Also, regarding the opt out period and its misconception that it can happen instantly, is just not scientifically true by any means and never have I seen any take down process be easy, and done in a timely way. I have NEVER seen it where every last title gets taken down from every ;last retailer. Amazon is awful at talking product down from its servers. And, even a “30 day opt out period” may seem like it gets done in that span of time, I have never seen it happen in my life so plan accordingly and keep on it. Plus, you may want to contact retailers direct to make sure there are no multiple listings. In many cases like I emphasized about here, “opting out” of old deals can very much lead to multiple listings of the same exact title.
Some companies want to work your titles and copyrights, exclusively during its Term. Some do not, however, I urge anyone to work it where its as exclusive as possible and what I mean is that if you use say Tunecore, which is a company that has a certain number of retail outlets they service. I could see using another company to get you in every other outlet, but again, I recommend that you do NOT overlap and/or have multiple listings from different companies. It creates havoc with regard to accounting and there is never a doubt that you would be losing out money in some way. In some cases, I have seen artists pay a fee, and yet have to collect some of that money from the other company that takes a percentage. It adds insult to injury so to speak which is why its important to plan this out well before you close any deals.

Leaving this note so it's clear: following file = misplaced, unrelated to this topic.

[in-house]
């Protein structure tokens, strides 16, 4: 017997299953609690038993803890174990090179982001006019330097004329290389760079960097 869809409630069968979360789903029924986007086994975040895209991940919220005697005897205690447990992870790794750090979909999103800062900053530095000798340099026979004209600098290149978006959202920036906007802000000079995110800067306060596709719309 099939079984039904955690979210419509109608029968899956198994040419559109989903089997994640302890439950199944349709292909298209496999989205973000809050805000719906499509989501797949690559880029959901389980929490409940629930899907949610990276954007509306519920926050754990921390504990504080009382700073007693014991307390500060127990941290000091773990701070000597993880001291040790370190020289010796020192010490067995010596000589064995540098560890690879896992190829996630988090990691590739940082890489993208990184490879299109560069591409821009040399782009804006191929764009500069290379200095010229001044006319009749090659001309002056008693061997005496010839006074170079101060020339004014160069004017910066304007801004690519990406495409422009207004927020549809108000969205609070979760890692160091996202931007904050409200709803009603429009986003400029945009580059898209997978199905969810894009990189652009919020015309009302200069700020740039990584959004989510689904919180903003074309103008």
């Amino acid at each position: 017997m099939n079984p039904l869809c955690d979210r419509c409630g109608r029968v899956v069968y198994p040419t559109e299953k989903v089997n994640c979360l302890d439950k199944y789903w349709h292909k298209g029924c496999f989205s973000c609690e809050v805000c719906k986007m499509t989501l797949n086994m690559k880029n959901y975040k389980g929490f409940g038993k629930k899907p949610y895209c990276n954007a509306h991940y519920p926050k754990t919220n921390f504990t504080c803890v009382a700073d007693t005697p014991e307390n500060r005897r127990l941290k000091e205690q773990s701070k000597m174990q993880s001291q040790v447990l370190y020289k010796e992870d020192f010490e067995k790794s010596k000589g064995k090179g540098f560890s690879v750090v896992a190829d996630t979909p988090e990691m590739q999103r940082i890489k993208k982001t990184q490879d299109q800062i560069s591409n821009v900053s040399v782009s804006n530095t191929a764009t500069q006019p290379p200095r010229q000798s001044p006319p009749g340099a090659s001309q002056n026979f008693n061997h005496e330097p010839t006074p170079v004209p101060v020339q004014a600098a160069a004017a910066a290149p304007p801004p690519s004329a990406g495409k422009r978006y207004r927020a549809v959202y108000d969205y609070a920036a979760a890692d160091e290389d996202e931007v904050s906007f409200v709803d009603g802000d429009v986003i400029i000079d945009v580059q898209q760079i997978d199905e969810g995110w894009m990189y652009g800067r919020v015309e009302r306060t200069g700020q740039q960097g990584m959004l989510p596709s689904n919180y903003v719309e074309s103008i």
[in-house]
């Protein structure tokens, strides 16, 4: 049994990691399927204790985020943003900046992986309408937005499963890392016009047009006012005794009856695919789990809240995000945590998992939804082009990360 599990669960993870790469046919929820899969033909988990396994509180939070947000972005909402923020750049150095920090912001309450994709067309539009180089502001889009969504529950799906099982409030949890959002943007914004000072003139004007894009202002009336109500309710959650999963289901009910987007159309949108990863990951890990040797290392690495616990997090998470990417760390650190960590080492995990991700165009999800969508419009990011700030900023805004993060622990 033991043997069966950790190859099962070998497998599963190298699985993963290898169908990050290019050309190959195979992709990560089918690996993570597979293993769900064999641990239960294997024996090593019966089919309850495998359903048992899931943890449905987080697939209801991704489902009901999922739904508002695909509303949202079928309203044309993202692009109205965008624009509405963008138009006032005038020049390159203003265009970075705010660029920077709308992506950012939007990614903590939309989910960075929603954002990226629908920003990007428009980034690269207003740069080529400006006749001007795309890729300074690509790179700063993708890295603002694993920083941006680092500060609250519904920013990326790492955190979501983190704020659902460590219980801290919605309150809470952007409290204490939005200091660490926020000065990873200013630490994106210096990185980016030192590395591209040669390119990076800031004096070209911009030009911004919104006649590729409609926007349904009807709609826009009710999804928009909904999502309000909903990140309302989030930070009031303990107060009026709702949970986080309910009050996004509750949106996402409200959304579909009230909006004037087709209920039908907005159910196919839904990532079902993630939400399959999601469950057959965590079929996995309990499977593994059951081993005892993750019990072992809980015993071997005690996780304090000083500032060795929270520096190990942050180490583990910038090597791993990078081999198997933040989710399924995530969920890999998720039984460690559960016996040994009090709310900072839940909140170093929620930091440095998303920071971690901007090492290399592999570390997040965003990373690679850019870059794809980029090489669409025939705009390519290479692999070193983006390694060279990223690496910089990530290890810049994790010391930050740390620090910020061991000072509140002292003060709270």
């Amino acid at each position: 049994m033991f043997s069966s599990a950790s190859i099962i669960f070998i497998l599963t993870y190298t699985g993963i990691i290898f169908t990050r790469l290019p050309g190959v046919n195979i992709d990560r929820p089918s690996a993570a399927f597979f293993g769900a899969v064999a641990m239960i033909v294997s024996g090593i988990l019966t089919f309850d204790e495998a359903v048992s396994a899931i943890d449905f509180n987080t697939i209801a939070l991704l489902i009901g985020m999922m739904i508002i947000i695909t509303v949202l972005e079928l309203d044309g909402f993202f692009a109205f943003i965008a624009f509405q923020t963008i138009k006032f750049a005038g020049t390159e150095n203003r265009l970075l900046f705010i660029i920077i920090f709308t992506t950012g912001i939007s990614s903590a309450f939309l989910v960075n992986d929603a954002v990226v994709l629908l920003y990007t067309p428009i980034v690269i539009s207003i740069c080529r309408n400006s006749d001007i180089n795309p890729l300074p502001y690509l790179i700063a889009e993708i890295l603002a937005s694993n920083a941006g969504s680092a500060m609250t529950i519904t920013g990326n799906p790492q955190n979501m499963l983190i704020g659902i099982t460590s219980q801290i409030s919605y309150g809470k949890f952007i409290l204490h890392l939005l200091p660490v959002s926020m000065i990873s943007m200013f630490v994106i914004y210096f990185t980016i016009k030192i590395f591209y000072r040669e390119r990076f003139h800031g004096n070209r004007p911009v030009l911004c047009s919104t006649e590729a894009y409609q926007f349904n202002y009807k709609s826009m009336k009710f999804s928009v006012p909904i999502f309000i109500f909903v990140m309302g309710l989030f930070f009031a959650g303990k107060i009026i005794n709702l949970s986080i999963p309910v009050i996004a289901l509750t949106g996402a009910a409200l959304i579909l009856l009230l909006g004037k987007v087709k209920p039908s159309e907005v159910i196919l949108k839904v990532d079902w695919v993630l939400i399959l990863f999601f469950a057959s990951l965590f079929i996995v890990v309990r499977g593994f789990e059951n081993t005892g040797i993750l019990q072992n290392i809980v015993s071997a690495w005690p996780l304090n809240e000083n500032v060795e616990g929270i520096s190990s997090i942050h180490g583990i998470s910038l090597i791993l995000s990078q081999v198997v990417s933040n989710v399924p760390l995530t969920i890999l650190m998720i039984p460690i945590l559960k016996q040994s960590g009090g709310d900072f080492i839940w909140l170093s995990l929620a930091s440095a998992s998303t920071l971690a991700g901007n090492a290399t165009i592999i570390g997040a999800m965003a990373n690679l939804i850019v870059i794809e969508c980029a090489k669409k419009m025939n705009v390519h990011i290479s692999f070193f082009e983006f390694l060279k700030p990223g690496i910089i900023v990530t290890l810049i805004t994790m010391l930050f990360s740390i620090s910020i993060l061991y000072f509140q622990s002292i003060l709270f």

This tells you whether you can work physical product like CDs and DVDs through them and into stores. Some are purely digital only and some use third parties and some have it under its own roof.
This to me, is a form of digital distribution but I pay my artists a flat fee for any On-Demand sale. Reverbnation has an in house On-demand system for not only CDs, but also for a small amount of merchandise (T Shirts). And, most other companies will use Amazon On Demand which used to be Create Space. They do things in an automated way. You add artwork, music files, text copy, etc., all through your companies, and then rather than having to stock up product to house in your office, studio or closets, as consumers buy your CD, its make in automated way at that time after the sale.
This shows if the company offers any types of marketing tools in any way. In many cases, some of these companies offer ancillary services like marketing, licensing, publishing, etc., on top of any digital distribution. Some are included gratis.